Thiruvananthapuram: Kerala has been facing unusually high rainfall since early August, leading to statewide floods, the loss of 147 lives and unprecedented damage to property. According to the government, there hasn’t been a flood of this scale in last 90 years.
As per information from the officials, in the past one week itself more than 53,000 people have been moved to 439 relief camps across the state. A total of 143,220 people have been living in 1,790 relief camps all through this year's monsoon, in which Kerala has received an unusually high amount of rainfall.
According to a report from the National Disaster Management Authority, 130 people have died in Kerala this monsoon from May 29 to July 19. Adding to this, the deaths from the August rainfall, the death toll for Kerala is 217 as of August 16.
There has been mobilisation of resources to deal with the floods. In a press release, Kerala Chief Minister Pinarayi Vijayan said: "As per the primary assessment, the state has incurred a loss of Rs 8,316 crore (Rs 83 billion). Kerala is facing its worst flood in history after 1924. Ten out of 14 districts were badly affected. Twenty-seven dams in the state were opened due to water rise. Thirty-seven people died in just four days. There were mudslides and landslides in 211 different places across the state."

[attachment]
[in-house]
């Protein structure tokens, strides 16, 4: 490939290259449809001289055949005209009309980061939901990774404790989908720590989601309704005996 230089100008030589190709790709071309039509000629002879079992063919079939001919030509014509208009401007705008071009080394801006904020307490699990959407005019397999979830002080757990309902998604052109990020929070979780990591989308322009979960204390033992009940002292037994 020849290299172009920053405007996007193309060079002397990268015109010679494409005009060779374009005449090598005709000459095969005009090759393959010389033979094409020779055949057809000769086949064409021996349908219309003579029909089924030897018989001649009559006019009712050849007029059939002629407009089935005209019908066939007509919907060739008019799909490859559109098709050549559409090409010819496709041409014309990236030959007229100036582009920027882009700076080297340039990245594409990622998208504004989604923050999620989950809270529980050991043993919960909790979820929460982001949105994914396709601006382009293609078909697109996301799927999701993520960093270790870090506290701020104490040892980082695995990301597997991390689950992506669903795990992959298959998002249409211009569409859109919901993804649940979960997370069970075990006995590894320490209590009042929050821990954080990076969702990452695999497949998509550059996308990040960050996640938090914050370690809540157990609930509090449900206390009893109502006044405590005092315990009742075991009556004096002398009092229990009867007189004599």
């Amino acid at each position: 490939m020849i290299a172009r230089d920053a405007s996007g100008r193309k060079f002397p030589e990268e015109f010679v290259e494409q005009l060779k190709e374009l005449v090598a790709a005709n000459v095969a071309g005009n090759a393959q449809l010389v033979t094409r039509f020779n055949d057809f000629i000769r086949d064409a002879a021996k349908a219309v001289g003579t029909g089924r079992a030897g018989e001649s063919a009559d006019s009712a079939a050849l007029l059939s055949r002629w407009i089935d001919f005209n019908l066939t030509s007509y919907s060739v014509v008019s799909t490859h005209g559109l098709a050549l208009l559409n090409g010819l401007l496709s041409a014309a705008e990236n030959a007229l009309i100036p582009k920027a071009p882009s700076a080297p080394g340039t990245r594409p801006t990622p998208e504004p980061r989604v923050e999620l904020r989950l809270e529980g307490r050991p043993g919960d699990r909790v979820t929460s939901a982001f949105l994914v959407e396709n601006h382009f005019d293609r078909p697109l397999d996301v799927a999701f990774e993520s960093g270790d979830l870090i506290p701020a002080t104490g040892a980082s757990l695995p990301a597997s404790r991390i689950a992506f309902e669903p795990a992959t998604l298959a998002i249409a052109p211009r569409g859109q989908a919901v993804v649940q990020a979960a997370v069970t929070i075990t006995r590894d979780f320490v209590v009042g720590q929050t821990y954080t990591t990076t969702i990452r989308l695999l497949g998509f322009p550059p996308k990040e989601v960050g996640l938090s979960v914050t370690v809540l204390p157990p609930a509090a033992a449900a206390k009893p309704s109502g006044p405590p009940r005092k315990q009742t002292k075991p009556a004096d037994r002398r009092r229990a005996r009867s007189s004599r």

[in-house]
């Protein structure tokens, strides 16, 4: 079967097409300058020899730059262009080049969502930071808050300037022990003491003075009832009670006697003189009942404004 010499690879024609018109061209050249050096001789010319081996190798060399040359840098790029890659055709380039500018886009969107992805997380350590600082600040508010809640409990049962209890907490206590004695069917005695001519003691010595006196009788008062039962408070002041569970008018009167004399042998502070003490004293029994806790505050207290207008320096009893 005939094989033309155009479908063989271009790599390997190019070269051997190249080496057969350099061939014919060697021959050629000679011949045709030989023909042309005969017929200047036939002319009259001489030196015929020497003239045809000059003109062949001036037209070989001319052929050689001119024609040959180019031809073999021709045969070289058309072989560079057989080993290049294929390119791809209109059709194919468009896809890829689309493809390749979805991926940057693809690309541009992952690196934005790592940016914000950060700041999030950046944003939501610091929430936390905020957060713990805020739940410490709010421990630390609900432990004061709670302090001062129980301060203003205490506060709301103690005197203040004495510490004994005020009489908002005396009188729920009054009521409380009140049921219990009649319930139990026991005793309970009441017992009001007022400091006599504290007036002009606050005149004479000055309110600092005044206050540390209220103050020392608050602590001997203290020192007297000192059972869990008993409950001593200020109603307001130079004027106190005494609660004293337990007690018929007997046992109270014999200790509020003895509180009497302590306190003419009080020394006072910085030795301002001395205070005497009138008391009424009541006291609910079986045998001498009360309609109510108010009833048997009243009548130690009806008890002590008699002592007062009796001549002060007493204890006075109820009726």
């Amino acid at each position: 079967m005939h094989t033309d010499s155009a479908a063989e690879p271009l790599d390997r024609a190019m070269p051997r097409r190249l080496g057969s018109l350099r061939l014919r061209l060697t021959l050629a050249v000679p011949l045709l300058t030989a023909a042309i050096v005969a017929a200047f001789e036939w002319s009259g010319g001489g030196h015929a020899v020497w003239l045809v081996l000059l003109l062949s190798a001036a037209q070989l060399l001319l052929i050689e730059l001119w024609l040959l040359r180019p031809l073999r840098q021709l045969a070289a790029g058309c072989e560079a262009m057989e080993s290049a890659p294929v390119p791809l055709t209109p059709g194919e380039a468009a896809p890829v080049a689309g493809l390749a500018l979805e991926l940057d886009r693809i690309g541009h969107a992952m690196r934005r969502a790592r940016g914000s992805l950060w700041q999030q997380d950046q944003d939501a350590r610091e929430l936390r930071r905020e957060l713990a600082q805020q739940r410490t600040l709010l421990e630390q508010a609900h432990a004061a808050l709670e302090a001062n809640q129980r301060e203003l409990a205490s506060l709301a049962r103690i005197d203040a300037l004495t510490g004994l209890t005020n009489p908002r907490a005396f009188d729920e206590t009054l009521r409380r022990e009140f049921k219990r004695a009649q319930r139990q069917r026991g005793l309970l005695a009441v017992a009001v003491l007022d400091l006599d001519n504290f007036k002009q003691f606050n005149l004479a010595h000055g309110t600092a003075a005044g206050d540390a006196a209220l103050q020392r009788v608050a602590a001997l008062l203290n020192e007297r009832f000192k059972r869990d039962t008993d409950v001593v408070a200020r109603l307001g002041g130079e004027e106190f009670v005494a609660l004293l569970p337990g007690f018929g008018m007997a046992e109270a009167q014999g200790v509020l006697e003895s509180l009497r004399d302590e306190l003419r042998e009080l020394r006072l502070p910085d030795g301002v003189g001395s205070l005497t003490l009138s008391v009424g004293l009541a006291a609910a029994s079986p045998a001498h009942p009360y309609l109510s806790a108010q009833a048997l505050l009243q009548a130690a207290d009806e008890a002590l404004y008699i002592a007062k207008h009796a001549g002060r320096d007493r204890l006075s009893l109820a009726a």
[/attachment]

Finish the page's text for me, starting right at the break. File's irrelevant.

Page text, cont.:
Environmentalists point at poor policy decisions for the tragedy.
Most of the regions impacted by this monsoon were once classified as ecologically-sensitive zones (ESZs) by the Western Ghats Ecology Expert Panel (WGEEP), also known as the Gadgil Committee.
The report was crafted by a team headed by Madhav Gadgil, ecologist and founder of the Centre for Ecological Sciences at the Indian Institute of Science, Bengaluru. According to environmentalists, the committee's recommendations were strong enough to protect the sensitive Western Ghat region.
The committee had suggested that 140,000 kilometres of the Western Ghats be classified in three zones as per the requirement of environmental protection in the areas. In some areas the committee recommended strong restrictions on mining and quarrying, use of land for non-forest purposes, construction of high rises etc. The report was first submitted to the government in 2011.
But the Kerala government rejected the committee report and did not adopt any of its recommendations.
Speaking to various regional media, Madhav Gadgil has said that irresponsible environmental policy is to blame for the recent floods and landslides in Kerala. He also called it a "manmade calamity". He said that the committee report had recommended to protect the resources with the cooperation of local self governments and people, but those recommendations were rejected. He also pointed out that quarrying is a major reason for the mudslides and landslides.
Other environmentalists also point fingers at the extensive quarrying, mushrooming of high rises as part of tourism and illegal forest land acquisition by private parties as major reasons for the recent calamity.